HomeNewsBriefReport: Mexico Assumes Role of Turning Migrant Children Back
BRIEF

Report: Mexico Assumes Role of Turning Migrant Children Back

EL SALVADOR / 4 APR 2016 BY STEVEN DUDLEY EN

Human Rights Watch has chronicled violent drivers of the continuing child migration crisis, as well as how the US government has stealthily outsourced to Mexico the job of returning these kids to their often perilous homes.

The report titled “Closed Doors: Mexico’s Failure to Protect Central American Refugee and Migrant Children” (pdf) was based on 61 interviews with “refugees, asylum seekers, or migrants” between the ages of 11 and 17; more than 100 adults from the so-called Northern Triangle countries of Honduras, El Salvador and Guatemala; as well as 65 interviews with officials and workers with governmental and non-governmental organizations who work on these issues.

The children told Human Rights Watch (HRW) researchers harrowing stories of flight from street gangs in the Northern Triangle region.

“I was in school, in the ninth grade,” one child migrant told HRW. “One day the gang came up to me near the school where I was studying. They told me that I needed to join the gang. They gave me three days. If I didn’t join them, they’d kill me.”

The child said he left before the gang-imposed deadline.

SEE ALSO: Coverage of Human Smuggling

Nearly half the children told HRW they were fleeing the violence or street gangs, the report says, something which coincides with research by InSight Crime.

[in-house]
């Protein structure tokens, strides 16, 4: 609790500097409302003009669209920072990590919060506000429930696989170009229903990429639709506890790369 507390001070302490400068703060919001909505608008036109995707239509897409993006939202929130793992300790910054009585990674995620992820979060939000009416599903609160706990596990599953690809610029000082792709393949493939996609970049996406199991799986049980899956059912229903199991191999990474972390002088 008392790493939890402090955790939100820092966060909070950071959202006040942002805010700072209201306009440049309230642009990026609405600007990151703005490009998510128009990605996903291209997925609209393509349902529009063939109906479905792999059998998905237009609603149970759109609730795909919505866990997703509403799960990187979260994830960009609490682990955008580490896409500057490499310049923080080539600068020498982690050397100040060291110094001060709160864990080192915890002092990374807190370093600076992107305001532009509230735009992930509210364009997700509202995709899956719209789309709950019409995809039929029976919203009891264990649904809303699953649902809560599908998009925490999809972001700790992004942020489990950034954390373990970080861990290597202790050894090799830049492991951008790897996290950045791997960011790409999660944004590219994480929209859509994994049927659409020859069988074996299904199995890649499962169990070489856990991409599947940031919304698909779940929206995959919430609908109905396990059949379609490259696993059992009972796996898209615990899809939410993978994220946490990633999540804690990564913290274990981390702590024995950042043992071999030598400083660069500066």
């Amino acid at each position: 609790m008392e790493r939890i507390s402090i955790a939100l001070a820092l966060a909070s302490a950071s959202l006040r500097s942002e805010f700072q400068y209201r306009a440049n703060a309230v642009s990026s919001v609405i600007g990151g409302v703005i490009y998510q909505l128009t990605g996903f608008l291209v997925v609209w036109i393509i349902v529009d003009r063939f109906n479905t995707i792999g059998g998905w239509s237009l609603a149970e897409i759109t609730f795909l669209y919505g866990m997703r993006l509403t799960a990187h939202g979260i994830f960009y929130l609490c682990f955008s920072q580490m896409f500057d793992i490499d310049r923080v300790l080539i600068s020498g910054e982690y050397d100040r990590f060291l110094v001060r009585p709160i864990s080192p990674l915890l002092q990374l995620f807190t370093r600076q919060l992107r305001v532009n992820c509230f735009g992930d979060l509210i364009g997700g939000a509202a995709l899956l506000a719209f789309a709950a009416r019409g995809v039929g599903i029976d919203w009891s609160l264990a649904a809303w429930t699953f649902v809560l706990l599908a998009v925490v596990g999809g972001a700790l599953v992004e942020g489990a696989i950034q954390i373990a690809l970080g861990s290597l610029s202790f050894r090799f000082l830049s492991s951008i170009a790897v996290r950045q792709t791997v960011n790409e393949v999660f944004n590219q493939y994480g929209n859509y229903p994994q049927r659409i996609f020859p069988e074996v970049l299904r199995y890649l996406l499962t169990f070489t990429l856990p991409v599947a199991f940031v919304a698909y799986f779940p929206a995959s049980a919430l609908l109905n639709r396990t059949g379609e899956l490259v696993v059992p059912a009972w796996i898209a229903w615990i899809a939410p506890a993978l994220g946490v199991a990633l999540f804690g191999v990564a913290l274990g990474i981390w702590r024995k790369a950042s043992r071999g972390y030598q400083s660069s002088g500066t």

The report's main conclusion is that the Mexican government is not following its own or international laws on how to deal with what are effectively refugees. Instead of processing them as asylum cases, the kids are routinely misinformed or not informed about their rights, placed in detention centers and then returned to their countries of origin.

“Our research found wide discrepancies between Mexico’s law and the way it is enforced,” the report says.

InSight Crime Analysis

There are two separate but related conclusions worth highlighting in this report.

First, the child migrant crisis is not over, it has simply shifted south. Mexico’s National Migration Institute (Instituto Nacional de Migración - INM) detained 36,000 migrant children during 2015, according to the report, just over half of whom were unaccompanied.

“In combination, Mexican and US authorities apprehended almost 75,000 children from Central America’s Northern Triangle in calendar year 2014 and 68,000 in calendar year 2015, figures that include accompanied as well as unaccompanied children,” the report says, citing US Customs Border Protection statistics.

The findings suggest that, despite their disappearance from US news cycles, Central American children continue to be driven northward by extreme violence in their neighborhoods.

The invisibility in the US of this ongoing crisis is related to the second important conclusion: the United States has purposely shifted the task of dealing with these children to Mexican authorities, a responsibility that the Mexican government has willingly taken on.